Early Hair Loss Reduced Later Prostate Cancer Risk Nearly 30% or More in Study
By Kathleen Doheny
WebMD Health News
Reviewed by Laura J. Martin, MD
Latest Mens Health News
March 19, 2010 -- Here's potentially good news for balding men, especially young balding men who may be distressed by their lack of locks.
Hair loss before age 30 is associated with a lower risk of prostate cancer later in life, according to a new study that contradicts some earlier research.
''Men who have early-onset male pattern baldness, by age 30, were found to have a 29% reduction in the risk of developing prostate cancer," says study co-author Jonathan L. Wright, MD, an affiliate investigator at the Fred Hutchinson Cancer Research Center in Seattle and assistant professor of urology at the University of Washington School of Medicine in Seattle. The study is published online in Cancer Epidemiology.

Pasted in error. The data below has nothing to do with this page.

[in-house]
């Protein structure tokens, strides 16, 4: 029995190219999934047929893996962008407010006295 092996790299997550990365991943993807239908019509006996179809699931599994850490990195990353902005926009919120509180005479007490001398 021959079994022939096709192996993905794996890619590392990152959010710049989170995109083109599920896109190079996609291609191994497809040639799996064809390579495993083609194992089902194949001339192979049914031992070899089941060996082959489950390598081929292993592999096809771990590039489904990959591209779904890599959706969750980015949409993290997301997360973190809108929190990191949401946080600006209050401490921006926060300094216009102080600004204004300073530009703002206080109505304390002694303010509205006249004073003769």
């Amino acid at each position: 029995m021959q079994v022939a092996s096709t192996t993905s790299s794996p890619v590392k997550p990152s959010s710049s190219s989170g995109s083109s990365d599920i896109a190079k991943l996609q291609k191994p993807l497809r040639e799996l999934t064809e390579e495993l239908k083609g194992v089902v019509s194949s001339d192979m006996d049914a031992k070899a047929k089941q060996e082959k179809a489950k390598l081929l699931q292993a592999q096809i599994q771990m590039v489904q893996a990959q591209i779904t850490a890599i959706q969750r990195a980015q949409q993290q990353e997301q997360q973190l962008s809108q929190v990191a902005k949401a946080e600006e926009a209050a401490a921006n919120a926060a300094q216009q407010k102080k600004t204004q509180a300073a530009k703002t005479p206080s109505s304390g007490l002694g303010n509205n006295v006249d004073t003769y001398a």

''The longer you have the baldness, the more the protection," he tells WebMD.
The apparent protection was found, he says, for aggressive and less aggressive forms of prostate cancer.
In 2009, about 192,000 new cases of prostate cancer were expected to be diagnosed in the U.S., according to the American Cancer Society, with about 27,000 deaths expected. The prostate gland surrounds the neck of a man's bladder and urine-carrying tube, or urethra.
Male pattern baldness affects about 25% of men by age 30, 50% by age 50, and nearly 80% by age 70. Testosterone is converted to dihydrotestosterone or DHT, and baldness occurs when hair follicles become exposed to too much DHT.
Balding Men and Prostate Cancer Risk: Study Details